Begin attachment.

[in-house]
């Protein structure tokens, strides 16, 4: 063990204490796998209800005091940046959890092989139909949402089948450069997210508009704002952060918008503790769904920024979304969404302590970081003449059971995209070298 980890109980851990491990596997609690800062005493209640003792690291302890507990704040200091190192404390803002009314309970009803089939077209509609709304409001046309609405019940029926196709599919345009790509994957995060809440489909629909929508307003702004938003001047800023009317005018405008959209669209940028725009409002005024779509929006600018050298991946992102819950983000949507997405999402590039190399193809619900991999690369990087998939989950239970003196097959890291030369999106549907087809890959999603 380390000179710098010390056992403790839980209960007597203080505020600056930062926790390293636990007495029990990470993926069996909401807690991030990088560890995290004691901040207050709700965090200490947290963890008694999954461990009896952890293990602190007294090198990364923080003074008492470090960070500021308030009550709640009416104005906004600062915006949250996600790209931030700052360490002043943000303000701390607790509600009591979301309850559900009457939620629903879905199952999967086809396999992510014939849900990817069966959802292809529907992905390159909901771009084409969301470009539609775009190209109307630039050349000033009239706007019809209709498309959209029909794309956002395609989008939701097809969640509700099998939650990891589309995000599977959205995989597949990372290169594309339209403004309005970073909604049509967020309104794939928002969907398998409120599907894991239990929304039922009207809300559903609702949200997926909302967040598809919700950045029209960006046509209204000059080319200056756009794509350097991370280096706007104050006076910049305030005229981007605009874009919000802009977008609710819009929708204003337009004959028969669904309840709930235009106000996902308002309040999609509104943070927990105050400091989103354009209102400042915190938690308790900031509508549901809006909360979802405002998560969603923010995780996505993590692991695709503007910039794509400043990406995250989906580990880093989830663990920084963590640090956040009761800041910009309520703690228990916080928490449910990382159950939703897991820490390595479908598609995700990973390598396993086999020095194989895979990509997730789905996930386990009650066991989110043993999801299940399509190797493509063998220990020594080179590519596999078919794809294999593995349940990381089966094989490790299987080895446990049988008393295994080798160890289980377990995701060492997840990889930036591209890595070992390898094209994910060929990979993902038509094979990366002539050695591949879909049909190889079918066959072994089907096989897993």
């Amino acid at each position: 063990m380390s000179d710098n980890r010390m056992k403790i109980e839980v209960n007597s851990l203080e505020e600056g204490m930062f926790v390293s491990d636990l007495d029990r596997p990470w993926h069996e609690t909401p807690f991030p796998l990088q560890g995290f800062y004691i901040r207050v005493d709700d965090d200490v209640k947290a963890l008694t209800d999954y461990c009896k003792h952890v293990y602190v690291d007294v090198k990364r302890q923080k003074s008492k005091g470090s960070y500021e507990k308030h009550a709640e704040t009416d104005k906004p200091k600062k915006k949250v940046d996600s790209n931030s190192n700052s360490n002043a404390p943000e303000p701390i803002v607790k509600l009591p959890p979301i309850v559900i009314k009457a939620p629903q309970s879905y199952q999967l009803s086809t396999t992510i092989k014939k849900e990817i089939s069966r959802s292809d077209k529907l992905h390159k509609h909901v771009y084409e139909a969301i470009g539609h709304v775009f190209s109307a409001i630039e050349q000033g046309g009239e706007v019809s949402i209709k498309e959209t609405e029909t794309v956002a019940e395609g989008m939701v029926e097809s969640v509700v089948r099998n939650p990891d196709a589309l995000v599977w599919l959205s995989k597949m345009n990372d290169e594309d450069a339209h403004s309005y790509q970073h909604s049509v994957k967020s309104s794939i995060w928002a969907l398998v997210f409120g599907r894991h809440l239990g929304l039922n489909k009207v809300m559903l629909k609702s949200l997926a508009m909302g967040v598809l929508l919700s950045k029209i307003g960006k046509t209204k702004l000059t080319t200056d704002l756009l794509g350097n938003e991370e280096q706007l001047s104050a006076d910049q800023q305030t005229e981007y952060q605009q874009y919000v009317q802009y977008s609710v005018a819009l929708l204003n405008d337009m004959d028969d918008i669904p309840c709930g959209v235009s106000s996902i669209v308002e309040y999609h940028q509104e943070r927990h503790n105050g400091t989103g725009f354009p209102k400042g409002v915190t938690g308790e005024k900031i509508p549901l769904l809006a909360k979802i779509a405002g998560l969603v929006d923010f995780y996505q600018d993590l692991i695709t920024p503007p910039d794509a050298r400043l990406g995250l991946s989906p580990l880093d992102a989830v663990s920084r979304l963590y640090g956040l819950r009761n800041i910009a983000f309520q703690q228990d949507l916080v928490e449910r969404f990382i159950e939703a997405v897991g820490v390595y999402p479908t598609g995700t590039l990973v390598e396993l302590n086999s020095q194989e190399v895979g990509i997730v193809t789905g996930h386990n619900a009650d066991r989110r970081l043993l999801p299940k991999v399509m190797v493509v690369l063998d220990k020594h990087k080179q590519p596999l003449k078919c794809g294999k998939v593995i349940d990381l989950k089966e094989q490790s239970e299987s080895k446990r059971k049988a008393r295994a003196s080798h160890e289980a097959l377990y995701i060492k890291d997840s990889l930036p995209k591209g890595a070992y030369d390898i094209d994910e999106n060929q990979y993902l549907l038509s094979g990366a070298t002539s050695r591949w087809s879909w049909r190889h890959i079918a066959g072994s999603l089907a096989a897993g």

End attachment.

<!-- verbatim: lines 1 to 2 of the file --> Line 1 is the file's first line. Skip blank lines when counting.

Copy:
[in-house]
């Protein structure tokens, strides 16, 4: 063990204490796998209800005091940046959890092989139909949402089948450069997210508009704002952060918008503790769904920024979304969404302590970081003449059971995209070298 980890109980851990491990596997609690800062005493209640003792690291302890507990704040200091190192404390803002009314309970009803089939077209509609709304409001046309609405019940029926196709599919345009790509994957995060809440489909629909929508307003702004938003001047800023009317005018405008959209669209940028725009409002005024779509929006600018050298991946992102819950983000949507997405999402590039190399193809619900991999690369990087998939989950239970003196097959890291030369999106549907087809890959999603 380390000179710098010390056992403790839980209960007597203080505020600056930062926790390293636990007495029990990470993926069996909401807690991030990088560890995290004691901040207050709700965090200490947290963890008694999954461990009896952890293990602190007294090198990364923080003074008492470090960070500021308030009550709640009416104005906004600062915006949250996600790209931030700052360490002043943000303000701390607790509600009591979301309850559900009457939620629903879905199952999967086809396999992510014939849900990817069966959802292809529907992905390159909901771009084409969301470009539609775009190209109307630039050349000033009239706007019809209709498309959209029909794309956002395609989008939701097809969640509700099998939650990891589309995000599977959205995989597949990372290169594309339209403004309005970073909604049509967020309104794939928002969907398998409120599907894991239990929304039922009207809300559903609702949200997926909302967040598809919700950045029209960006046509209204000059080319200056756009794509350097991370280096706007104050006076910049305030005229981007605009874009919000802009977008609710819009929708204003337009004959028969669904309840709930235009106000996902308002309040999609509104943070927990105050400091989103354009209102400042915190938690308790900031509508549901809006909360979802405002998560969603923010995780996505993590692991695709503007910039794509400043990406995250989906580990880093989830663990920084963590640090956040009761800041910009309520703690228990916080928490449910990382159950939703897991820490390595479908598609995700990973390598396993086999020095194989895979990509997730789905996930386990009650066991989110043993999801299940399509190797493509063998220990020594080179590519596999078919794809294999593995349940990381089966094989490790299987080895446990049988008393295994080798160890289980377990995701060492997840990889930036591209890595070992390898094209994910060929990979993902038509094979990366002539050695591949879909049909190889079918066959072994089907096989897993």